Reserving space for visual content will improve your website's CLS score.

If you need to add images to your website, make sure to reserve the space so there’s no shift, and the image could fill that space. To do so, you'll need to set the images' height and width by specifying them within the <img> tag:

<img src=“dog.jpg" width="640" height="360" alt=“dog with toy" />

To properly add responsive images, use the following srcset:





srcset="cat-1000.jpg 1000w, cat-2000.jpg 2000w, cat-3000.jpg 3000w"

alt="Cat with strings" />

You’d probably want to reserve the space for dynamic content like videos and iframes, too. For that purpose, reserve the maximum space needed.

There’s also a helpful CSS property — the aspect ratio — that lets you set a dynamic width based on the screen size, after which the browser can calculate the suitable height.

Optimize the fonts

FOUT or Flash of the unstyled font.

In this case, getting the font on the screen as quickly as possible and not swapping it with a new one is essential. If you upload or change a font, you'll see a noticeable shift like a Flash of Invisible Text (FOIT) or Flash of Unstyled Text (FOUT).

Better use a system font if you can — since there’s nothing to load, there won't be any delays or changes causing CLS issues. However, if you need to use a custom font, the best way of minimizing CLS is to combine <link rel=”preload”> and font-display: optional.

Use animations that don't trigger layout changes

Animations shouldn't trigger layout changes if you want an excellent CLS score.

Some CSS property values trigger layout shifts. For example, you shouldn't animate "box-shadow," "box-sizing," "top," "left," etc. Instead, use “transform” animations that won't result in a content layout shift.

Make sure your pages are eligible for bfcache

Enable the bfcache for your images to avoid layout shifts.

The back/forward cache keeps pages in the browser's cache. It enables instant page loading, meaning there will be no layout shifts.

Here are some of the main tips that'll help you get rid of CLS SEO issues via bfcahce:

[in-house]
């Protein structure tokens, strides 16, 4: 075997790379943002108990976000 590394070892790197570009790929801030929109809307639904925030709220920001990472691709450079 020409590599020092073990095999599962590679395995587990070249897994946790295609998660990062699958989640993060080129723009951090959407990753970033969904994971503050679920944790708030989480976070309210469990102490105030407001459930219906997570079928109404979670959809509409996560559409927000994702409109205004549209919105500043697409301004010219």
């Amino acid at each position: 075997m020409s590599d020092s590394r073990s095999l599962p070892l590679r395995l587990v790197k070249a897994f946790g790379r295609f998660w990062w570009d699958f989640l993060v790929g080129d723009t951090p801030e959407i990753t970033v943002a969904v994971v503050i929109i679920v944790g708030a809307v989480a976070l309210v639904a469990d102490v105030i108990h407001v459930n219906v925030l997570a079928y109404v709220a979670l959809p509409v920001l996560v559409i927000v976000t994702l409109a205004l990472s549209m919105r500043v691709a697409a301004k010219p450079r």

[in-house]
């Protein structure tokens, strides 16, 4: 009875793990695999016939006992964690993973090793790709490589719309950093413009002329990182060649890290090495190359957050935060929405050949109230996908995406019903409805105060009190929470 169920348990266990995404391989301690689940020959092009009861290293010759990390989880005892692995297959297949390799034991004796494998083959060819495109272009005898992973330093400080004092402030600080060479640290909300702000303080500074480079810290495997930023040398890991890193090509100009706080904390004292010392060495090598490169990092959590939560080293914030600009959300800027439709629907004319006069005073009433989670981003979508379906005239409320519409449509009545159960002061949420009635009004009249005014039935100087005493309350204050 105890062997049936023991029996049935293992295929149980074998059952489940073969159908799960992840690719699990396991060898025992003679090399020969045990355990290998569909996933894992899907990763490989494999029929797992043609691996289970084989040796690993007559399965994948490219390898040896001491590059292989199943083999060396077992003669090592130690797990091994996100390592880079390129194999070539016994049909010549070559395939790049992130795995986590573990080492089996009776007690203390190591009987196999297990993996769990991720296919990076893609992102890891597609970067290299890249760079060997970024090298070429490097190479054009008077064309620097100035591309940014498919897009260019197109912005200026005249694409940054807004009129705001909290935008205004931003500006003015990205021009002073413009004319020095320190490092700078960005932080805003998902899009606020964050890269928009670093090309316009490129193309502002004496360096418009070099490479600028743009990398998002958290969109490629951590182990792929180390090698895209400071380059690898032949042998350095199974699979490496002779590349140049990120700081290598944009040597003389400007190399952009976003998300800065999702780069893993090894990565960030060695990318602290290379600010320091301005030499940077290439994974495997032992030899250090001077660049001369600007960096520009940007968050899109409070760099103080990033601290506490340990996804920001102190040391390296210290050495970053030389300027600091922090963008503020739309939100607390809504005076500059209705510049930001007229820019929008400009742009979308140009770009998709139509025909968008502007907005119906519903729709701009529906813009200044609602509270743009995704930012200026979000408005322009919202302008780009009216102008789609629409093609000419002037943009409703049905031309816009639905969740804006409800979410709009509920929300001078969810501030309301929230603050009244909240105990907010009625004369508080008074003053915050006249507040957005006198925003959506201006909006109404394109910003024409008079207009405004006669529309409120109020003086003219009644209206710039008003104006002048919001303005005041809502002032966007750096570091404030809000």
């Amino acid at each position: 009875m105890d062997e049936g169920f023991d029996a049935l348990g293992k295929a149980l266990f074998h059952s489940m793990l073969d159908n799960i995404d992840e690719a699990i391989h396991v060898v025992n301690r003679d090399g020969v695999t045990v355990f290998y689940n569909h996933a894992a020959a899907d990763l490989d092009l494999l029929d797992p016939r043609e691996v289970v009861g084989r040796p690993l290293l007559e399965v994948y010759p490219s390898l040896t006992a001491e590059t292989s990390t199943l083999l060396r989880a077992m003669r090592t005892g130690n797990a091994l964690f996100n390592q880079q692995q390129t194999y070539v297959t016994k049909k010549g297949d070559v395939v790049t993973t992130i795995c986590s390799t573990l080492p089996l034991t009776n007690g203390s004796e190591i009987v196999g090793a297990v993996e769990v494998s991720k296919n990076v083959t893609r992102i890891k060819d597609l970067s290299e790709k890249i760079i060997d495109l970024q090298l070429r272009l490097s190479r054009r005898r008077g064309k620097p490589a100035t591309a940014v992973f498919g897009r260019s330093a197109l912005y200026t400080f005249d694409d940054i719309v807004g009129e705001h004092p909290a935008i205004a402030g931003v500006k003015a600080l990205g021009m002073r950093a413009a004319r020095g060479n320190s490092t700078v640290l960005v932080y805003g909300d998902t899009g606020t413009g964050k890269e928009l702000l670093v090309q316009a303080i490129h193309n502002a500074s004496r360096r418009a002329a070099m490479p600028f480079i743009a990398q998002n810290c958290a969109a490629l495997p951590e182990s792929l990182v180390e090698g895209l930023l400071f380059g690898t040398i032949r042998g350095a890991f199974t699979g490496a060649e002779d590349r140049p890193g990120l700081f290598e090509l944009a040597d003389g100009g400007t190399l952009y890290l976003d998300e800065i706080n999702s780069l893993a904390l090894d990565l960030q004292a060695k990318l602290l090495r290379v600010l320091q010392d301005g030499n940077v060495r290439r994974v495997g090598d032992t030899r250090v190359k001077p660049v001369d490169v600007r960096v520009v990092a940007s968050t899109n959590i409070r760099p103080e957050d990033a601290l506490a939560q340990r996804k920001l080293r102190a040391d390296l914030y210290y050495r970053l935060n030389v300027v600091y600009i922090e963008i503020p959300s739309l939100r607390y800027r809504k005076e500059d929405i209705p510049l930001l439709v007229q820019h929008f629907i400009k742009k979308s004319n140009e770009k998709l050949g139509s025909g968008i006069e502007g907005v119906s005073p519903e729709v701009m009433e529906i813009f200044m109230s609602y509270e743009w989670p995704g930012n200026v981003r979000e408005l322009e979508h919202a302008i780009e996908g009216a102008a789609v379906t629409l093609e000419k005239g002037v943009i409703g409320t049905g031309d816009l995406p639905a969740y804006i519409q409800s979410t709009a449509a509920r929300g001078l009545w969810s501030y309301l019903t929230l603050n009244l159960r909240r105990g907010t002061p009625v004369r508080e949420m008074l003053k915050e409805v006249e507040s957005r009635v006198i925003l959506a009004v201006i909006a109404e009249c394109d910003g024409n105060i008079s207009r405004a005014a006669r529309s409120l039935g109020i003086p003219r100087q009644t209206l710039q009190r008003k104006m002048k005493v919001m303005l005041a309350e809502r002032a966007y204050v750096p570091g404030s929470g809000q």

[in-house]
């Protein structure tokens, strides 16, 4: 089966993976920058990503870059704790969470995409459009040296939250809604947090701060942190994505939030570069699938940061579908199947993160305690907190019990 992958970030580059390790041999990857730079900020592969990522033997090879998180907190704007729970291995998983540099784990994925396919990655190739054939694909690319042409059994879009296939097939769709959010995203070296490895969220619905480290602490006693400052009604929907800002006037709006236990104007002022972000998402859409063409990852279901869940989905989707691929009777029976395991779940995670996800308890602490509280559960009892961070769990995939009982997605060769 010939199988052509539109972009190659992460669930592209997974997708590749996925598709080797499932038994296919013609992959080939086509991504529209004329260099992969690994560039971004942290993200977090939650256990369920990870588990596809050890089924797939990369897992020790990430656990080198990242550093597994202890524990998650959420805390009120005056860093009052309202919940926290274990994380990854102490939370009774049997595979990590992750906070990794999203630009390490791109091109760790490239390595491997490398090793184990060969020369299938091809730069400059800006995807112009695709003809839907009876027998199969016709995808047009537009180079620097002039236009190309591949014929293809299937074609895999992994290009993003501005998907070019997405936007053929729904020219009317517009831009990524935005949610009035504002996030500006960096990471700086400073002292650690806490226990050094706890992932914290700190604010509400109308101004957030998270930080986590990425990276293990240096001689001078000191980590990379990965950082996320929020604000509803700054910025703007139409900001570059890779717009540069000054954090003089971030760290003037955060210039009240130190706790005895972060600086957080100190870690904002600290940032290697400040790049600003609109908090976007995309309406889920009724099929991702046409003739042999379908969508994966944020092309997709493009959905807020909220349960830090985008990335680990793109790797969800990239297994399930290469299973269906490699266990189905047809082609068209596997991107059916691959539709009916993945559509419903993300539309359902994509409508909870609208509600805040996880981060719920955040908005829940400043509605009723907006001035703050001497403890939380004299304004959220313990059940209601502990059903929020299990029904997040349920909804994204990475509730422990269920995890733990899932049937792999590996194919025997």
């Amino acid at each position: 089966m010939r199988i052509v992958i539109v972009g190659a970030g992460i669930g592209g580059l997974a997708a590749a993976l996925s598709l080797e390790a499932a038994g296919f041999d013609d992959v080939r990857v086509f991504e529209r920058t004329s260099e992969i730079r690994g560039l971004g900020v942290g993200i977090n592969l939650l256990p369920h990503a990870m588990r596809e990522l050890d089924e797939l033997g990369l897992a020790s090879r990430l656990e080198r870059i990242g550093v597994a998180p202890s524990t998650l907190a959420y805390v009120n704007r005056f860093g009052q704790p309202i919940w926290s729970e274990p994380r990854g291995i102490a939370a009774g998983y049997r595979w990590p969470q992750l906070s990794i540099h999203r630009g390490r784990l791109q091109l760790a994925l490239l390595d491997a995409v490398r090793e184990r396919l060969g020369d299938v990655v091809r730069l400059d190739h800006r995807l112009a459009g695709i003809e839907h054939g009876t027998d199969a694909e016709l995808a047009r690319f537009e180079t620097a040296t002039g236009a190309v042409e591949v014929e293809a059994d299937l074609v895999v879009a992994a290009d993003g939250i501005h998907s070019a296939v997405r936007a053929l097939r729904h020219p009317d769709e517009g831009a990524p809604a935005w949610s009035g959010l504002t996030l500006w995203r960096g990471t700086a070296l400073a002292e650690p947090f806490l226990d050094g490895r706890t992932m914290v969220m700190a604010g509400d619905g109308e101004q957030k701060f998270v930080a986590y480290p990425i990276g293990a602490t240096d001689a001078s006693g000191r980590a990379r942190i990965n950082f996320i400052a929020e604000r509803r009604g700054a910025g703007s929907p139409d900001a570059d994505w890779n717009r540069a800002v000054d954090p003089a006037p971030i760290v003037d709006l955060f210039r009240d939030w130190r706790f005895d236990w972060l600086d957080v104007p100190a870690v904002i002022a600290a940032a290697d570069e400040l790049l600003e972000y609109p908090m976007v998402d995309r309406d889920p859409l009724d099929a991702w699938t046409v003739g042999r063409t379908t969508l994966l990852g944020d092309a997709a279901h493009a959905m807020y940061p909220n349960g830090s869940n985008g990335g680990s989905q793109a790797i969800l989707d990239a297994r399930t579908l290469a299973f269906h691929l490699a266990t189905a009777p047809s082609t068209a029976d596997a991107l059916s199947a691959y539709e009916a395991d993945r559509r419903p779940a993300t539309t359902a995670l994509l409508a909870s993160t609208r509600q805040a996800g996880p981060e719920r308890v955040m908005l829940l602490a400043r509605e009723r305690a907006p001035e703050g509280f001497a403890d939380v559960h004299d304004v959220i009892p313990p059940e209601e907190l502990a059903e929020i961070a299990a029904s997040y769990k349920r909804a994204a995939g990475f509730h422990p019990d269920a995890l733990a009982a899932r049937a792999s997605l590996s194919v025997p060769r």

• Never use the unload event;
  • Minimize the use of Cache-Control: no-store;
  • Update stale or sensitive data after you've restored the bfcache;
  • Avoid window.opener references;
  • Close open connections every time before the user navigates away;
  • Make sure all your pages are cacheable.

How to run a website audit with Netpeak Spider

Netpeak Spider will help you detect and solve CLS-related issues.

You can check the CLS together with other Core Web Vitals via Netpeak Spider. This handy, powerful crawling tool can detect over 100 known SEO-related issues and offers useful tips to solve them.

Netpeak Spider

To accelerate the process, you can add multiple URLs into the app to check them all simultaneously. Before you start the process, you'll need to integrate Google's Services into the tool so you can retrieve the necessary real-time data. Once you've entered the API, you'll access the data from PageSpeed Insights. Select the target metrics and launch the crawling.

In just a few minutes, you'll receive an interactive dashboard with the research results, the list of issues prioritized by criticality, and recommendations for solving them. Finally, you can download the report in a convenient PDF format for your further needs.

Netpeak Spider

Bottom line

Knowing how to improve cumulative layout shift is essential for ensuring a plausible user experience. With the help of CSS aspect ratio and bfcache, handling the issue is much more manageable. And, together with Netpeak Spider, you can now prevent and quickly react to a possibly emerging content layout shift problem and deal with it before it affects your website performance. Try the tool now and start boosting your SEO performance right away!